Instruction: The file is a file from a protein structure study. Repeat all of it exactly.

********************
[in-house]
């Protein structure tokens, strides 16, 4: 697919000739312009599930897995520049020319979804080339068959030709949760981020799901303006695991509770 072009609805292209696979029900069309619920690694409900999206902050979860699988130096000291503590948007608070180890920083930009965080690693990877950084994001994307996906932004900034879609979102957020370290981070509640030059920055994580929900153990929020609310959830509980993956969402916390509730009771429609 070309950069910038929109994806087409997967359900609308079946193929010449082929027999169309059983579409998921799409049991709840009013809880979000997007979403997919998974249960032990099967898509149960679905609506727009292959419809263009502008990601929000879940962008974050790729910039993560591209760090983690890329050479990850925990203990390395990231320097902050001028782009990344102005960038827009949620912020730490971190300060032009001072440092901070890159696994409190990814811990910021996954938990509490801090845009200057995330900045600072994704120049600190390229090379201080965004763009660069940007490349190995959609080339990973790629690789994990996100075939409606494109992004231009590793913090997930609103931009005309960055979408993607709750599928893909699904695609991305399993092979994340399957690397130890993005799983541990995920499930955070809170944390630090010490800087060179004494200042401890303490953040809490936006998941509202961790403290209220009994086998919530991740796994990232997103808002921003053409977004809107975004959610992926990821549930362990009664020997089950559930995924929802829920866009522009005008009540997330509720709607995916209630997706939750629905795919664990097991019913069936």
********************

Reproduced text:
[in-house]
């Protein structure tokens, strides 16, 4: 697919000739312009599930897995520049020319979804080339068959030709949760981020799901303006695991509770 072009609805292209696979029900069309619920690694409900999206902050979860699988130096000291503590948007608070180890920083930009965080690693990877950084994001994307996906932004900034879609979102957020370290981070509640030059920055994580929900153990929020609310959830509980993956969402916390509730009771429609 070309950069910038929109994806087409997967359900609308079946193929010449082929027999169309059983579409998921799409049991709840009013809880979000997007979403997919998974249960032990099967898509149960679905609506727009292959419809263009502008990601929000879940962008974050790729910039993560591209760090983690890329050479990850925990203990390395990231320097902050001028782009990344102005960038827009949620912020730490971190300060032009001072440092901070890159696994409190990814811990910021996954938990509490801090845009200057995330900045600072994704120049600190390229090379201080965004763009660069940007490349190995959609080339990973790629690789994990996100075939409606494109992004231009590793913090997930609103931009005309960055979408993607709750599928893909699904695609991305399993092979994340399957690397130890993005799983541990995920499930955070809170944390630090010490800087060179004494200042401890303490953040809490936006998941509202961790403290209220009994086998919530991740796994990232997103808002921003053409977004809107975004959610992926990821549930362990009664020997089950559930995924929802829920866009522009005008009540997330509720709607995916209630997706939750629905795919664990097991019913069936």